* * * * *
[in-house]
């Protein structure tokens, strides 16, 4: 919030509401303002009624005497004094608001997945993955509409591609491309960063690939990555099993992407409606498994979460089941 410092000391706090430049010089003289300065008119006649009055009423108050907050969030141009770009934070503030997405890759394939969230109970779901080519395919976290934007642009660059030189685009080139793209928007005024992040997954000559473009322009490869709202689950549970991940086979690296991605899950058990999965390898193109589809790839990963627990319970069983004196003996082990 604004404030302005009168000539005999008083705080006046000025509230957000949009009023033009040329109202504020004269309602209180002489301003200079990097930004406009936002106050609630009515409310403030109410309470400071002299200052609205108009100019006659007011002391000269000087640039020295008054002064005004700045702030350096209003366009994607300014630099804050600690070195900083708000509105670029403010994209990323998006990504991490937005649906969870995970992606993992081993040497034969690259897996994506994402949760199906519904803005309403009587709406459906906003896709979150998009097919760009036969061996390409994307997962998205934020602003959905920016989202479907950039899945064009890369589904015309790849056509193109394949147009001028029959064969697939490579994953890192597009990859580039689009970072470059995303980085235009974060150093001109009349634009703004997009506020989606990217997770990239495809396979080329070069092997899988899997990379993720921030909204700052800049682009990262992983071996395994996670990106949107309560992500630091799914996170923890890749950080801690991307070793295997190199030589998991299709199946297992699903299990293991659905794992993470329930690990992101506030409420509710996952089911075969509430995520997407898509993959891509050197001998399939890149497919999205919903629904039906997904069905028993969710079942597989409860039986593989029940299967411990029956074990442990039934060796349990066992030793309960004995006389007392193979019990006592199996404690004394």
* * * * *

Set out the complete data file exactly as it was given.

[in-house]
């Protein structure tokens, strides 16, 4: 919030509401303002009624005497004094608001997945993955509409591609491309960063690939990555099993992407409606498994979460089941 410092000391706090430049010089003289300065008119006649009055009423108050907050969030141009770009934070503030997405890759394939969230109970779901080519395919976290934007642009660059030189685009080139793209928007005024992040997954000559473009322009490869709202689950549970991940086979690296991605899950058990999965390898193109589809790839990963627990319970069983004196003996082990 604004404030302005009168000539005999008083705080006046000025509230957000949009009023033009040329109202504020004269309602209180002489301003200079990097930004406009936002106050609630009515409310403030109410309470400071002299200052609205108009100019006659007011002391000269000087640039020295008054002064005004700045702030350096209003366009994607300014630099804050600690070195900083708000509105670029403010994209990323998006990504991490937005649906969870995970992606993992081993040497034969690259897996994506994402949760199906519904803005309403009587709406459906906003896709979150998009097919760009036969061996390409994307997962998205934020602003959905920016989202479907950039899945064009890369589904015309790849056509193109394949147009001028029959064969697939490579994953890192597009990859580039689009970072470059995303980085235009974060150093001109009349634009703004997009506020989606990217997770990239495809396979080329070069092997899988899997990379993720921030909204700052800049682009990262992983071996395994996670990106949107309560992500630091799914996170923890890749950080801690991307070793295997190199030589998991299709199946297992699903299990293991659905794992993470329930690990992101506030409420509710996952089911075969509430995520997407898509993959891509050197001998399939890149497919999205919903629904039906997904069905028993969710079942597989409860039986593989029940299967411990029956074990442990039934060796349990066992030793309960004995006389007392193979019990006592199996404690004394």